With quarterback Jay Cutler having one foot out the door, allow us to glance at the trade that sent him from Denver to Chicago in the first place:
— dan durkin (@djdurkin) February 21, 2017
In the end, Denver received the most talented player when it used one of the draft picks it acquired to choose Demaryius Thomas with the 22nd overall pick in the 2010 draft. But beyond that, Tim Tebow and Seth Olsen are already out of football, Robert Ayers has played for three different teams since 2013, and Kyle Orton was 12-21 as the Broncos starting quarterback.
In fact, we might be questioning the Broncos’ direction if it wasn’t for the Indianapolis Colts releasing Peyton Manning, allowing for John Elway to swoop in and squeeze the final productive years of Manning’s career in Denver.
On to the Cutler rumor mill, which is spinning in earnest …
- Dan Wiederer of the Chicago Tribune provides context to the news of Cutler being on the market, adding his departure is now a “when” not “if” scenario, describing the breakup as sensible and obligatory. The time for the Bears to move in a new direction is now, and that leaves Cutler without a clear destination moving forward. Even still, Ryan Pace has found takers for players with one foot out the door before, most notably wide receiver Brandon Marshall and tight end Martellus Bennett. It has been done before, just not with a player with Cutler’s polarizing profile.
- Adam Jahns of the Chicago Sun-Times also writes how Pace’s “something is better than nothing approach” to the deals that dumped Marshall and Bennett have relevance in the wake of the Cutler news. Jahns notes Cutler’s removal from the roster will result in a small $2 million cap hit because of a prior contract restructuring. But with the bulk of the guaranteed money off the books, there is little financial impact Cutler’s deal has on the Bears. The same is not entirely true for a trade partner, who would be on the hook for at least $16 million against the cap in 2017 if they started the season with Cutler on the roster.
- Chris Emma of CBS Chicago writes there is no turning back after floating the news that Cutler is on the block. Complicating matters is how tricky creating a trade can be. Emma lists the Jets, Dolphins, 49ers, and Texans among the teams who would be interested in Cutler, but those teams could simply wait it out until the Bears release Cutler. A possible retirement could complicate any trade scenario if Cutler doesn’t like the price or team fit. In the end, the March 9 start of the new league year will likely usher in a new era in Chicago – one without Cutler under center.
- Albert Breer has pertinent contract details:
The Bears can cut Cutler easily (no guaranteed money left, just $2M in dead money). Current deal has $31M over next 2 years, $72M over 4. https://t.co/DlR0bCnV2D
— Albert Breer (@AlbertBreer) February 21, 2017
- Should the Denver Broncos be interested in a reunion with Cutler? It’s not the first time this idea has been raised, so let’s add Mark Kiszla and Nicki Jhabvala’s perspective from the Denver Post into the mix. The two square off trading pros and cons of bringing Cutler back to the Mile High City in which his professional career began. Kiszla and Jhabvala both bring up valid points from Denver’s point of view. It’s tough to justify trotting out a developmental quarterback prospect when the defense is ready to win a Super Bowl right now. It’s easy to forget that it was Von Miller and friends who carried Peyton Manning to a victory in Super Bowl 50. On the other hand, if Cutler hasn’t learned to win by now, how can a team justify handing him the reins of a potential Super Bowl contender? Then again, Cutler in an offense with weapons and reasonable restrictions (see: Adam Gase’s offense in 2015) can be productive enough to make the most out of a Super Bowl defense.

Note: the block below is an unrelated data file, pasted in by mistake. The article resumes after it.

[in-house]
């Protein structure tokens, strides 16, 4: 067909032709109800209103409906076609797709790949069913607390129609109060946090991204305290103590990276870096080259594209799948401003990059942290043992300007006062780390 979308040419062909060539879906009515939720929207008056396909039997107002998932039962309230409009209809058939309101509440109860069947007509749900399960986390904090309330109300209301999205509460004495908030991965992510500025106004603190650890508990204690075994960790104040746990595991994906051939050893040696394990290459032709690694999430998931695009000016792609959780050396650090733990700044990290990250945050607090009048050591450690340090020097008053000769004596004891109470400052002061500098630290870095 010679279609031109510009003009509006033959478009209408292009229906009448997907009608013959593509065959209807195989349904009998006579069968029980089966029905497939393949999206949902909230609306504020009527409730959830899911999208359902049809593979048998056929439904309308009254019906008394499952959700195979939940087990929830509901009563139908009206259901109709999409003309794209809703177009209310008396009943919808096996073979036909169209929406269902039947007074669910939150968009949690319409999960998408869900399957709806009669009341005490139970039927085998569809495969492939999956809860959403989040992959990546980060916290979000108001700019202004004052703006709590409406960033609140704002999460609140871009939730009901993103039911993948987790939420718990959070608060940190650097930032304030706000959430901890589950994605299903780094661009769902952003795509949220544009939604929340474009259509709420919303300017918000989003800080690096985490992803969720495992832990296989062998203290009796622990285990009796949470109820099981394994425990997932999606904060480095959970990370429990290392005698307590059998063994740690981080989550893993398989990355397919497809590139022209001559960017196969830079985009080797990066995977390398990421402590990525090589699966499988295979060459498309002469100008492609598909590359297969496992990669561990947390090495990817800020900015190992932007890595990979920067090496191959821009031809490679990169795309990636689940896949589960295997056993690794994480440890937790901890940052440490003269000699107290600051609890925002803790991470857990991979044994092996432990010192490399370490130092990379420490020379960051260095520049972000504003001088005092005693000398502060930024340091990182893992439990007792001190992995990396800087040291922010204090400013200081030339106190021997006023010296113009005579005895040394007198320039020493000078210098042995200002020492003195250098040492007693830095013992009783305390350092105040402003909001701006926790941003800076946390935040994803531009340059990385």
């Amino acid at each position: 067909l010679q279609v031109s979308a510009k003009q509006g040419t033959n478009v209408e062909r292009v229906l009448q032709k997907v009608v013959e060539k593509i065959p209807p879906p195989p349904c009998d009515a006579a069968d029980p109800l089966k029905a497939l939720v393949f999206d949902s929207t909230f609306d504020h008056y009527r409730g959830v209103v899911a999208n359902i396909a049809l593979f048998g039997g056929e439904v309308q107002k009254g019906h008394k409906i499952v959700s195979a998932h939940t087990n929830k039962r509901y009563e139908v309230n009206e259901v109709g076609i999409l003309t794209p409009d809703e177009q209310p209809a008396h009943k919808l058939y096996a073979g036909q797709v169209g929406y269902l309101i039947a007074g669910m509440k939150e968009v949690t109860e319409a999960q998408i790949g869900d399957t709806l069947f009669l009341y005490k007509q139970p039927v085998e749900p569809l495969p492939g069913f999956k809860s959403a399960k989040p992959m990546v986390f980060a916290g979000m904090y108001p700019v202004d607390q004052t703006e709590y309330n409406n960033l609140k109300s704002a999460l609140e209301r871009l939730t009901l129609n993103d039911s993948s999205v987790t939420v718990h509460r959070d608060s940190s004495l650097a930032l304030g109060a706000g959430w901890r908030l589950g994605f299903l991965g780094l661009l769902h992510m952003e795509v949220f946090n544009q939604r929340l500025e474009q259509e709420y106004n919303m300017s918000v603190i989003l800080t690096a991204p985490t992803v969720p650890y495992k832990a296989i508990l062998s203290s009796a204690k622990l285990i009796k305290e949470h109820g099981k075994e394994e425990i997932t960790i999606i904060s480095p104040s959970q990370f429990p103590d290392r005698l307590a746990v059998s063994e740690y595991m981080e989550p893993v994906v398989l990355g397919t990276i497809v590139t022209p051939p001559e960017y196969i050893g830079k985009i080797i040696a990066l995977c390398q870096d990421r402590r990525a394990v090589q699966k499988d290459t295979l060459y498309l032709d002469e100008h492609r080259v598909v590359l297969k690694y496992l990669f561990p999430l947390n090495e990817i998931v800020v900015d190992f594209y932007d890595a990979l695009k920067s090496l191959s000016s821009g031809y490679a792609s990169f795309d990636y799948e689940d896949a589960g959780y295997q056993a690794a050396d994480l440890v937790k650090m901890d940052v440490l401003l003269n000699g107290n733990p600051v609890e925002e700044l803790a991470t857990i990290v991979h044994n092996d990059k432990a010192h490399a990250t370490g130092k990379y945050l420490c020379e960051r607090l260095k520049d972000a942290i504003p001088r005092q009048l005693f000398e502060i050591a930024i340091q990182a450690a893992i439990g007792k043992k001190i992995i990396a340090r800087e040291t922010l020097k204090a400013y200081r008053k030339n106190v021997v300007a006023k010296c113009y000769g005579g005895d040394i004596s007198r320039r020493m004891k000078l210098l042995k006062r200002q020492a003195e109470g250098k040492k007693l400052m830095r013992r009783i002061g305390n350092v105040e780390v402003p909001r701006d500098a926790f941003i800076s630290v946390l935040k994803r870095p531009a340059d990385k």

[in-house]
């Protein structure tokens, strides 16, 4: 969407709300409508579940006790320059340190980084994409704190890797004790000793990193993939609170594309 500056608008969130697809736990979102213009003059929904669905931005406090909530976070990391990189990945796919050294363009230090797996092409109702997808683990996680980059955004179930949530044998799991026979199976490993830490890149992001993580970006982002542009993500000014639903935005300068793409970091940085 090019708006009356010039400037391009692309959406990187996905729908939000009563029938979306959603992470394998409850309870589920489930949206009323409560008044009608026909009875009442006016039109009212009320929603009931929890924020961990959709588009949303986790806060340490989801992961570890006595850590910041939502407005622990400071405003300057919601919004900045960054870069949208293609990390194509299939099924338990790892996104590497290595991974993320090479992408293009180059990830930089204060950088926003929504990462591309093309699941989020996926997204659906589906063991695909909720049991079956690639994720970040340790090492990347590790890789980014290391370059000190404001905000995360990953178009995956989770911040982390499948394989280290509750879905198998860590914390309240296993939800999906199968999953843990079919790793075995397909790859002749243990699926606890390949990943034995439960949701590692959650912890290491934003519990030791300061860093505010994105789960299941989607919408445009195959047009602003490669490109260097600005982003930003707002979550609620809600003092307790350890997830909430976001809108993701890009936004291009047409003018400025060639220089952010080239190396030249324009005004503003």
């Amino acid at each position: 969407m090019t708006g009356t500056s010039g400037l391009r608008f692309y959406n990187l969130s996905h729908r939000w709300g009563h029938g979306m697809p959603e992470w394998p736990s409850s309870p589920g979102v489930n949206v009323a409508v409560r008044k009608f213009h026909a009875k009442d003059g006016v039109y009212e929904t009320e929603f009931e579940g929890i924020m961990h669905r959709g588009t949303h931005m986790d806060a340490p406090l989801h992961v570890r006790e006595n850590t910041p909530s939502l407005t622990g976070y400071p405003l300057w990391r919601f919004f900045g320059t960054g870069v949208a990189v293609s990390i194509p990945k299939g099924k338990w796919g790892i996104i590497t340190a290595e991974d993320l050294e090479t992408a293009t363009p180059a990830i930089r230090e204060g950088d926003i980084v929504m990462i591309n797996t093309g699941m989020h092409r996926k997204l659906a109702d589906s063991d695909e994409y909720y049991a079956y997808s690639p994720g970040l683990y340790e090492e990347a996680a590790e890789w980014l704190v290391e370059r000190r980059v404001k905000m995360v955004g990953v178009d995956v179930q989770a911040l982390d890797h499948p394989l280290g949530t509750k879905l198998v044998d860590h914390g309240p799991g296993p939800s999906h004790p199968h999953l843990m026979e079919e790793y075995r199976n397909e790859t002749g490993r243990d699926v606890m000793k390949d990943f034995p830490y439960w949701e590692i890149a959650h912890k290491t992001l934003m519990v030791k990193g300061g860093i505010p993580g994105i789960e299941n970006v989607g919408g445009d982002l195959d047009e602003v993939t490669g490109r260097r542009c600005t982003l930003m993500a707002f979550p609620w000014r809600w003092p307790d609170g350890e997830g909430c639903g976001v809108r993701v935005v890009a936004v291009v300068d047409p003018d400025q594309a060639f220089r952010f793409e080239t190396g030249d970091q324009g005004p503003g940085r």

- On the other hand, it seems as if the Arizona Cardinals may not be interested in adding Cutler to their quarterback mix. Carson Palmer put retirement rumors to rest by announcing his return earlier in the offseason, but it doesn’t mean the team couldn’t be in the market for a suitable backup. That is where Cutler – who is four years younger than Palmer – would come in. However, Jeremy Cluff of the Arizona Republic cites newspaper teammate Kent Somers, who says the team has no interest in Cutler. There is a bit of background with Cutler and Arizona because of head coach Bruce Arians’ interview with Chicago for the head coach job that eventually went to Marc Trestman. Arians has said he is a Cutler fan and reportedly even shared his vision with the Bears’ quarterback during the interview process. A vision that never went beyond that because Phil Emery hired Marc Trestman. Ouch.
- In any case, Cutler needs a change of scenery. ESPN lists Cutler as one of the 32 players who need a a new address the most. Jeff Dickerson of ESPN Chicago writes that even though Cutler holds every significant passing record in franchise history, both the team and the player need a clean slate. Both will get their wish soon.
- Unfortunately for a team that isn’t in a great position to give up assets (even those as polarizing as Cutler), the Bears need to prepare for exactly that scenario. In fact, Pro Football Weekly’s Arthur Arkush doesn’t think the Bears will get anything for Cutler, and will eventually cut him:
Of course, there’s really no putting toothpaste back in the tube now. After #Bears (likely) strike out trying to trade Cutler, he’ll be cut.
— Arthur Arkush (@ArthurArkush) February 21, 2017
- If that turns out to be the case, it will be a colossal waste for all involved parties.
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